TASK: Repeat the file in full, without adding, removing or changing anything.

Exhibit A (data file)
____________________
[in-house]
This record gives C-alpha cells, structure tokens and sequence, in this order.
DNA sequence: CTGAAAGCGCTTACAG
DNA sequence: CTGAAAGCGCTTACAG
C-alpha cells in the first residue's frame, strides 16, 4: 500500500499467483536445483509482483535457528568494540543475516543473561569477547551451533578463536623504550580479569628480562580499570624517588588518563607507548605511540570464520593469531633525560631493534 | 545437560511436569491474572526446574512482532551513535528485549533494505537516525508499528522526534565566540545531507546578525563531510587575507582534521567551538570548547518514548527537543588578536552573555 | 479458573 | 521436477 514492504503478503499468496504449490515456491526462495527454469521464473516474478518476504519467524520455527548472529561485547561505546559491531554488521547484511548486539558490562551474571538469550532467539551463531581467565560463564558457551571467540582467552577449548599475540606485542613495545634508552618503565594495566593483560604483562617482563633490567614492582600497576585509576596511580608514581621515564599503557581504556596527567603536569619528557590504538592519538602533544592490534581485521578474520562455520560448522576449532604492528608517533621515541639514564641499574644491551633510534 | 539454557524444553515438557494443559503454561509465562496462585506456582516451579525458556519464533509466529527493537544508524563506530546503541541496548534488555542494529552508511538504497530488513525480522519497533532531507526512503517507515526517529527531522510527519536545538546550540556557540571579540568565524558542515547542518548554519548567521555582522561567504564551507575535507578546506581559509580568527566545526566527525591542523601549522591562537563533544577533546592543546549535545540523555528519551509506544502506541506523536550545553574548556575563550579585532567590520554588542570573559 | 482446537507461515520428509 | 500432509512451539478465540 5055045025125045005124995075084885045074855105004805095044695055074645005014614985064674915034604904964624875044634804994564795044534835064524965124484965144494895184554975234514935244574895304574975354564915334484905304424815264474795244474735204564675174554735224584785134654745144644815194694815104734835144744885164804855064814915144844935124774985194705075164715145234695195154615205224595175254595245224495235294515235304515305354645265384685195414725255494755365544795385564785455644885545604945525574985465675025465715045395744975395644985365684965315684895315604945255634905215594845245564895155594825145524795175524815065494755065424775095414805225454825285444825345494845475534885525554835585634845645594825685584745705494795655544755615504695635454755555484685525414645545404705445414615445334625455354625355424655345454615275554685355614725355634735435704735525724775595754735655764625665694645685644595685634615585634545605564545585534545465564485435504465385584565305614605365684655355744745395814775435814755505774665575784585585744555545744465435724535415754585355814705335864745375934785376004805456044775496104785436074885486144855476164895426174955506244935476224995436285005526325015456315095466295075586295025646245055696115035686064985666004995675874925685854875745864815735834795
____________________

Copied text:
[in-house]
This record gives C-alpha cells, structure tokens and sequence, in this order.
DNA sequence: CTGAAAGCGCTTACAG
DNA sequence: CTGAAAGCGCTTACAG
C-alpha cells in the first residue's frame, strides 16, 4: 500500500499467483536445483509482483535457528568494540543475516543473561569477547551451533578463536623504550580479569628480562580499570624517588588518563607507548605511540570464520593469531633525560631493534 | 545437560511436569491474572526446574512482532551513535528485549533494505537516525508499528522526534565566540545531507546578525563531510587575507582534521567551538570548547518514548527537543588578536552573555 | 479458573 | 521436477 514492504503478503499468496504449490515456491526462495527454469521464473516474478518476504519467524520455527548472529561485547561505546559491531554488521547484511548486539558490562551474571538469550532467539551463531581467565560463564558457551571467540582467552577449548599475540606485542613495545634508552618503565594495566593483560604483562617482563633490567614492582600497576585509576596511580608514581621515564599503557581504556596527567603536569619528557590504538592519538602533544592490534581485521578474520562455520560448522576449532604492528608517533621515541639514564641499574644491551633510534 | 539454557524444553515438557494443559503454561509465562496462585506456582516451579525458556519464533509466529527493537544508524563506530546503541541496548534488555542494529552508511538504497530488513525480522519497533532531507526512503517507515526517529527531522510527519536545538546550540556557540571579540568565524558542515547542518548554519548567521555582522561567504564551507575535507578546506581559509580568527566545526566527525591542523601549522591562537563533544577533546592543546549535545540523555528519551509506544502506541506523536550545553574548556575563550579585532567590520554588542570573559 | 482446537507461515520428509 | 500432509512451539478465540 5055045025125045005124995075084885045074855105004805095044695055074645005014614985064674915034604904964624875044634804994564795044534835064524965124484965144494895184554975234514935244574895304574975354564915334484905304424815264474795244474735204564675174554735224584785134654745144644815194694815104734835144744885164804855064814915144844935124774985194705075164715145234695195154615205224595175254595245224495235294515235304515305354645265384685195414725255494755365544795385564785455644885545604945525574985465675025465715045395744975395644985365684965315684895315604945255634905215594845245564895155594825145524795175524815065494755065424775095414805225454825285444825345494845475534885525554835585634845645594825685584745705494795655544755615504695635454755555484685525414645545404705445414615445334625455354625355424655345454615275554685355614725355634735435704735525724775595754735655764625665694645685644595685634615585634545605564545585534545465564485435504465385584565305614605365684655355744745395814775435814755505774665575784585585744555545744465435724535415754585355814705335864745375934785376004805456044775496104785436074885486144855476164895426174955506244935476224995436285005526325015456315095466295075586295025646245055696115035686064985666004995675874925685854875745864815735834795